Self-driving cars are going to change our life beyond recognition. But there is a lot of work to be done on cybersecurity to let them drive safely, says Shanghai-based lawyer Mark Schaub at the China Law Insight.  a sector in which major car manufacturers such as Audi, Daimler, Toyota, BMW, Nissan, Volvo rub shoulders with new electric vehicle manufacturers such as Tesla and are also vying with established tech giants such as Google, Baidu, Apple, Samsung, Tencent and competing with new tech such as ride-hailing companies such as Didi and Uber?

China is diving fast into self-driving cars. But while cybersecurity has become a major issue in IT, in the combination of self-driving cars, cybersecurity is not getting the attention it deserves, says Shanghai-based lawyer Mark Schaub on the China Law Insight, focusing on the legal risks and the actions the Chinese government did take.

China’s National Development and Reform Commission (NDRC) has published last week an ambitious draft road map for the development of self-driving cars in the coming decades. Lawyer Mark Schaub summarizes the latest details of the fast-moving central planning office on the China Law Insight.

Mercedes-Benz was the latest who humbly accepted a US$56 million fine for monopolistic behavior. Economic analyst Sara Hsu looks in the Diplomat at China´s anti-monopoly laws, and why mostly foreign companies get fined.

China´s auto brands have gained traction and achieved a large enough scale, but are far away from breaking into mature markets, says branding expert Tom Doctoroff to Reuters. No way Chinese cars as sell for a premium, he argues.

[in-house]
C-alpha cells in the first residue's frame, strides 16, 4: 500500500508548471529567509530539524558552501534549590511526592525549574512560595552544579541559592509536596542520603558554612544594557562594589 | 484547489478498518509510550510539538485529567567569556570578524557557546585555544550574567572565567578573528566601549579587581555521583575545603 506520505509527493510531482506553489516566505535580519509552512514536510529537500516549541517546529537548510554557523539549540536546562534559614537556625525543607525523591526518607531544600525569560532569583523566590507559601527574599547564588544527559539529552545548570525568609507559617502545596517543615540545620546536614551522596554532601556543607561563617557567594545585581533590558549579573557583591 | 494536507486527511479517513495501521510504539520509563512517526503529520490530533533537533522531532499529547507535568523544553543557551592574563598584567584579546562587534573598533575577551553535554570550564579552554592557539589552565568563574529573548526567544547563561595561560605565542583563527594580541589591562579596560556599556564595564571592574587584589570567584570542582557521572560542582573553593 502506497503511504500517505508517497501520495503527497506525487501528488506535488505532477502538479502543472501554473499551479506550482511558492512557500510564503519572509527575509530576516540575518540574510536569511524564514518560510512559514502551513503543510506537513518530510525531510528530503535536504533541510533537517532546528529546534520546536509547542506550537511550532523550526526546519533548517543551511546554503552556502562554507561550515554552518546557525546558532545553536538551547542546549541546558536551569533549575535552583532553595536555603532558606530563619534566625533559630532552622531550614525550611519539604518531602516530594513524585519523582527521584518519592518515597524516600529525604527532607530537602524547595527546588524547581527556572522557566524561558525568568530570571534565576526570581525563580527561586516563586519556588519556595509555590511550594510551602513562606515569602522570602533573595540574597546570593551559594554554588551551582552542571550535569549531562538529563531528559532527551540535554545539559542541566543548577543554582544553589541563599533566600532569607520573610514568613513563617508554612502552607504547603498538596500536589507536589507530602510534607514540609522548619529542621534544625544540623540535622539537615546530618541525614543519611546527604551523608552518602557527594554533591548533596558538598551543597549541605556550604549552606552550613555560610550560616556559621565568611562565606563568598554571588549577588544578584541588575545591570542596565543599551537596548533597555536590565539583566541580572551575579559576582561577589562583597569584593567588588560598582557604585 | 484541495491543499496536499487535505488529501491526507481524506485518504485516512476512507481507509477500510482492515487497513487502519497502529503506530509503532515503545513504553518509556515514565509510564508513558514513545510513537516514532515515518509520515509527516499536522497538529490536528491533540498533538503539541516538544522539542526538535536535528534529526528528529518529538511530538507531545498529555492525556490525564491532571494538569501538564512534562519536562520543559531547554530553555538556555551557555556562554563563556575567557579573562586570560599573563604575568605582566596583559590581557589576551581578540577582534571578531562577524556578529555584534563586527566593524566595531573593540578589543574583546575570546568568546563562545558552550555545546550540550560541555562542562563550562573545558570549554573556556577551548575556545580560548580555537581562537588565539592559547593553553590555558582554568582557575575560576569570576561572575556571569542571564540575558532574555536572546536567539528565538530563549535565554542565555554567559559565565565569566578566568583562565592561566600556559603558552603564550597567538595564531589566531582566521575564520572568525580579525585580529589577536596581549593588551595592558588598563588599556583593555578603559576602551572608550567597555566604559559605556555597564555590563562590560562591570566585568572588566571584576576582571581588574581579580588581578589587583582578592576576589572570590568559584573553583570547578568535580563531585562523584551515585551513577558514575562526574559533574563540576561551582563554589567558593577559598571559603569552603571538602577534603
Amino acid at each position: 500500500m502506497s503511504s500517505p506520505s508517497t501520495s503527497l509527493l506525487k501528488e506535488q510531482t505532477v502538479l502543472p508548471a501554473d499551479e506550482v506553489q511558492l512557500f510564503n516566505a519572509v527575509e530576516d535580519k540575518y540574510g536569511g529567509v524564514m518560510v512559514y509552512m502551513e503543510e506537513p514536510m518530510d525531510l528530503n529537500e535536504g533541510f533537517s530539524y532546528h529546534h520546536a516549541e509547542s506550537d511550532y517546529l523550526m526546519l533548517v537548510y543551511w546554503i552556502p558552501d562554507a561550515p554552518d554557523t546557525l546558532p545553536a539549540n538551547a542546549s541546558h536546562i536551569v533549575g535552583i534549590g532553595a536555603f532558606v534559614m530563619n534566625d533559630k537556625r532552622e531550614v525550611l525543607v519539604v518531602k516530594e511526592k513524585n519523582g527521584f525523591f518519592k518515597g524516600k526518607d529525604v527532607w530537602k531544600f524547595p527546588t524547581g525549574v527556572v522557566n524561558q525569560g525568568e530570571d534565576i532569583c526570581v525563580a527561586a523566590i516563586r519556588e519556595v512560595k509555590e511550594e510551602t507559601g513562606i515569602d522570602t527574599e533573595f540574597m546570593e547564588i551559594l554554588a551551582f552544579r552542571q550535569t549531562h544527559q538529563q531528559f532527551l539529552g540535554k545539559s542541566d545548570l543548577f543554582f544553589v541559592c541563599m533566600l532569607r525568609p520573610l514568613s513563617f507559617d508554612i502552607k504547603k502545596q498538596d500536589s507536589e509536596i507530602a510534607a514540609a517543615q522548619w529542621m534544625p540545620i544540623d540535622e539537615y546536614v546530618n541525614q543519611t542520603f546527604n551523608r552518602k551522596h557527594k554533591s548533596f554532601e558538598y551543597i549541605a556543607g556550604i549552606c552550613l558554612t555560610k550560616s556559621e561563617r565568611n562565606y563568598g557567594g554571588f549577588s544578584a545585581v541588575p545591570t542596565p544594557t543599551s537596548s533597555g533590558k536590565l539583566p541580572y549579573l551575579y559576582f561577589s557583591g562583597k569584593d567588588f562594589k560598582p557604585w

Luxury car brands tell much about the ambitions of their owners, and how people think about them, disclosed the Hurun White Paper on luxury cars last week. In the Global Times an overview of the profiles of the owners of Audi, BMW, Mercedes- Benz, Lexus, Volvo, Land Rover, Cadillac and Infiniti, according to Hurun founder Rupert Hoogewerf.

How does the Chinese luxury brand owner look like, wondered Rupert Hoogewerf and his Hurun Rich List firm provided a thorough analysis of this successful market, They looked at the Audi, BMW, Mercedes Benz, Lexus, Volvo, Land Rover, Cadillac and Infiniti. A report from the Malaysia Chronicle.

A larger number of foreign companies have been accused of price-fixing. For all the wrong reasons, and based on little proof, argues author Paul French in Ethical Corporation. They include “Unilever, Qualcomm, Mercedes-Benz, Audi, Chrysler, Microsoft, BMW, Nike, a whole bunch of Japanese car parts manufacturers and quite a few other corporations”.

Crisis or no crisis, luxury cars are doing very well, also in China where the number of super-rich keeps on growing. China’s rich list founder Rupert Hoogewerf bets on the country’s luxury market and especially German cars, he tells The National.

Until last year Mercedes sold its sedans like hot buns on the China market. But the preference for high-end SUV’s and higher-profile competition makes the future less certain for the German car market, writes business analyst Shaun Rein in Business Week.